The principles governing the passage of high frequency currents through various conductors have been discussed and exemplified in experiments done on both non-living and living bodies.

In Part I it was shown: (1) That the current takes the path of least electrical resistance rather than the shortest path; (2) that maximal heating occurs at the point of greatest concentration of the lines of current flow. In a homogeneous medium with parallel electrodes maximal heat production occurs in those portions of the medium adjoining the electrodes and the heat gradient is from without inward. Under these circumstances maximal heating never occurs at the center. In discussing the localization of heat not only the electrical resistance and current concentration, but also the cooling effect, must be considered.

In experiments on the dog's cadaver no evidence of the so called "skin effect" could be demonstrated. This is in contradistinction to the findings of Bettman and Crohn, but the discrepancy is explained on the basis of what we believe to be a technical error in their work. The finding of no "skin effect" is in agreement with the conclusions of Dowse and Iredell, based on both experimental and theoretical considerations.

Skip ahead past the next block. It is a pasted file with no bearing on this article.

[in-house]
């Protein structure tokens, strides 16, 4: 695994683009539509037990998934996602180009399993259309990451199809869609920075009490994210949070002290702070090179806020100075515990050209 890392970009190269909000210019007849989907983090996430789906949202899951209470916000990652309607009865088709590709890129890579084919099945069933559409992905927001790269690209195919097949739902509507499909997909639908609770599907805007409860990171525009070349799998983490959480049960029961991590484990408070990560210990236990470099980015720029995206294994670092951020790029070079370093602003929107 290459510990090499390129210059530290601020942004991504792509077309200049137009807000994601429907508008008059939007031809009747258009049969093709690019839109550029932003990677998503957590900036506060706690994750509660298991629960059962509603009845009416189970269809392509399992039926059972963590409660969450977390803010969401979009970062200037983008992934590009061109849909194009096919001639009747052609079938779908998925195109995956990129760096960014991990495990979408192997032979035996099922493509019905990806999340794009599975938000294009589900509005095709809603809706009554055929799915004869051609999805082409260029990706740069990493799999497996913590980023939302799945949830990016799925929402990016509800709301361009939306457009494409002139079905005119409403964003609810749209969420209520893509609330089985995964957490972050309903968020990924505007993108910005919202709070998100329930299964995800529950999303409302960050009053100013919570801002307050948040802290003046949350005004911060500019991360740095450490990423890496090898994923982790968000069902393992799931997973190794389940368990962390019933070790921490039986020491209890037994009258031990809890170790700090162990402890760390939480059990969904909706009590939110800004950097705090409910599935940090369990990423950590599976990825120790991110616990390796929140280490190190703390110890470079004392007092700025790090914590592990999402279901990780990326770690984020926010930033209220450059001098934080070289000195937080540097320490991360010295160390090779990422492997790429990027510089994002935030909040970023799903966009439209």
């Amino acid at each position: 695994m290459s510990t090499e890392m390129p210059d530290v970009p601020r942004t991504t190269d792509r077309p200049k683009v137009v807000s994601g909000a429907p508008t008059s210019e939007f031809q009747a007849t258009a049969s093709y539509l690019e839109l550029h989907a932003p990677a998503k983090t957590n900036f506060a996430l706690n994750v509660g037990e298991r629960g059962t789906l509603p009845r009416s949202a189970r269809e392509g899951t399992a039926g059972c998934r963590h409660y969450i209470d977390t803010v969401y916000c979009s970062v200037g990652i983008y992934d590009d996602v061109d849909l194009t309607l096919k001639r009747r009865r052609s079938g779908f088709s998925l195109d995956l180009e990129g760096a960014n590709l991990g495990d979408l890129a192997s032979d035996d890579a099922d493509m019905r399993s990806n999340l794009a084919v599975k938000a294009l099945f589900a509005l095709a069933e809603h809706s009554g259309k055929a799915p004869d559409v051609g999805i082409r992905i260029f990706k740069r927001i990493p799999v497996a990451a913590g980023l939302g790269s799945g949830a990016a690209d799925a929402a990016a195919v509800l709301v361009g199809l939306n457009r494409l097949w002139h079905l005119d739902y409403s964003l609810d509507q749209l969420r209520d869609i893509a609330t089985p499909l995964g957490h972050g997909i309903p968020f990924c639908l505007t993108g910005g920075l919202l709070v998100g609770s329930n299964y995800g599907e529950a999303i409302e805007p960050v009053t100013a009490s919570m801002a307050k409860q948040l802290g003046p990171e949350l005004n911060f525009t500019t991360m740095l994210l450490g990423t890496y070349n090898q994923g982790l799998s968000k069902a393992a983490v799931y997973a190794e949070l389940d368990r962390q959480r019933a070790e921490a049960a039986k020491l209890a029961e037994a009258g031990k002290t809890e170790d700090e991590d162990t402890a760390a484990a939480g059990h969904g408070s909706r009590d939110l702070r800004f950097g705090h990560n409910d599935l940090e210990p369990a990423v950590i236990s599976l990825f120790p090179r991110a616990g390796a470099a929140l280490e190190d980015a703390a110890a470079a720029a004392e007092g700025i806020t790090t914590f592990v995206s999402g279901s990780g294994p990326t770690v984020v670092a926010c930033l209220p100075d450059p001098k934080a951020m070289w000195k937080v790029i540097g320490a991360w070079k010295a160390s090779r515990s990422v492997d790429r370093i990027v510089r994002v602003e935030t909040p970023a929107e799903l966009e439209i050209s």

In Part II three types of experiments were performed on the anesthetized dog. The conclusions to be derived from them are these: (1) The heat gradient of the body is reversed during diathermy and heating occurs from without inward; (2) deep heating during diathermy is greater than that which results from the application of local heat to the skin; (3) the lung can be heated by diathermy in spite of simultaneous cooling of the chest wall.

These experiments we regard as satisfactory evidence of the passage of the current through the interior of the body.

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